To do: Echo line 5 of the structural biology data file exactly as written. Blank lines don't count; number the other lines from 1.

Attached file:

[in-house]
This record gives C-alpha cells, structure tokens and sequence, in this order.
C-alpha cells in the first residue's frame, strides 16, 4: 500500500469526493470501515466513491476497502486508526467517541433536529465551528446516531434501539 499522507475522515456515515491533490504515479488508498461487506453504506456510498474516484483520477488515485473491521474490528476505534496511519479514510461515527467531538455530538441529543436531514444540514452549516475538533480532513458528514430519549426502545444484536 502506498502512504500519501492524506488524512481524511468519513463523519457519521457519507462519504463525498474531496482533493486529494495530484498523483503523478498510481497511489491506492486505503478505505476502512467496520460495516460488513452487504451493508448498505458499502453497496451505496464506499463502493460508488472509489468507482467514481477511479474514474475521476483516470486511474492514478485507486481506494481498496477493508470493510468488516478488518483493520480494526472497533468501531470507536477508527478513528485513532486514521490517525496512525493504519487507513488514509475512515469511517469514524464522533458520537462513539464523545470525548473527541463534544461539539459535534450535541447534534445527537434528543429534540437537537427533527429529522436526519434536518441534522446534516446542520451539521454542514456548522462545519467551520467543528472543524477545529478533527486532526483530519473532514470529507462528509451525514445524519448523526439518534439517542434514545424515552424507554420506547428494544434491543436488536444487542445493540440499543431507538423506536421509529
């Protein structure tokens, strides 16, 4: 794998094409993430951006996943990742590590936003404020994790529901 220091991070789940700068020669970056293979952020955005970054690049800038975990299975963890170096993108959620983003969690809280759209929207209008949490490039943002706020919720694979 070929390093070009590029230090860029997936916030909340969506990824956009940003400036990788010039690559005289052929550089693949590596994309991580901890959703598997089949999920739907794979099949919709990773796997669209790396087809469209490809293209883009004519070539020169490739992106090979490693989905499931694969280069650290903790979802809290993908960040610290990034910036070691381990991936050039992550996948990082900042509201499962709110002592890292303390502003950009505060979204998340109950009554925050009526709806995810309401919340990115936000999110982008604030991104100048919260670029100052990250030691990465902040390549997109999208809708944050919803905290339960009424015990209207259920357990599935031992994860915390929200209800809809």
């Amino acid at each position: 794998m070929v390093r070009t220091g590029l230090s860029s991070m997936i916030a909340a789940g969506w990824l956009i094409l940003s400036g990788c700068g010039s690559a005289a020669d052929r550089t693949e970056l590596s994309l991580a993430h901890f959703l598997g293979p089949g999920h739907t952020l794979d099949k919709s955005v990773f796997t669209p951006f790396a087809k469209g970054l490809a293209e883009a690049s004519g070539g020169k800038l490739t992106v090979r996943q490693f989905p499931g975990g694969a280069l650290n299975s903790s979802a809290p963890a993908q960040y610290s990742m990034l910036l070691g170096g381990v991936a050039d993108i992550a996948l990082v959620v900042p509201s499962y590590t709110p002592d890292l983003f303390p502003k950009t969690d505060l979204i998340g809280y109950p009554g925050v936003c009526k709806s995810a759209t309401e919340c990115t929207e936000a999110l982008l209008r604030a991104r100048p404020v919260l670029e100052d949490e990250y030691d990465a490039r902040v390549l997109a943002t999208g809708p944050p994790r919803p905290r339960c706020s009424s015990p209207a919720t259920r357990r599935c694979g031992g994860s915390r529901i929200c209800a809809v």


């Amino acid at each position: 794998m070929v390093r070009t220091g590029l230090s860029s991070m997936i916030a909340a789940g969506w990824l956009i094409l940003s400036g990788c700068g010039s690559a005289a020669d052929r550089t693949e970056l590596s994309l991580a993430h901890f959703l598997g293979p089949g999920h739907t952020l794979d099949k919709s955005v990773f796997t669209p951006f790396a087809k469209g970054l490809a293209e883009a690049s004519g070539g020169k800038l490739t992106v090979r996943q490693f989905p499931g975990g694969a280069l650290n299975s903790s979802a809290p963890a993908q960040y610290s990742m990034l910036l070691g170096g381990v991936a050039d993108i992550a996948l990082v959620v900042p509201s499962y590590t709110p002592d890292l983003f303390p502003k950009t969690d505060l979204i998340g809280y109950p009554g925050v936003c009526k709806s995810a759209t309401e919340c990115t929207e936000a999110l982008l209008r604030a991104r100048p404020v919260l670029e100052d949490e990250y030691d990465a490039r902040v390549l997109a943002t999208g809708p944050p994790r919803p905290r339960c706020s009424s015990p209207a919720t259920r357990r599935c694979g031992g994860s915390r529901i929200c209800a809809v």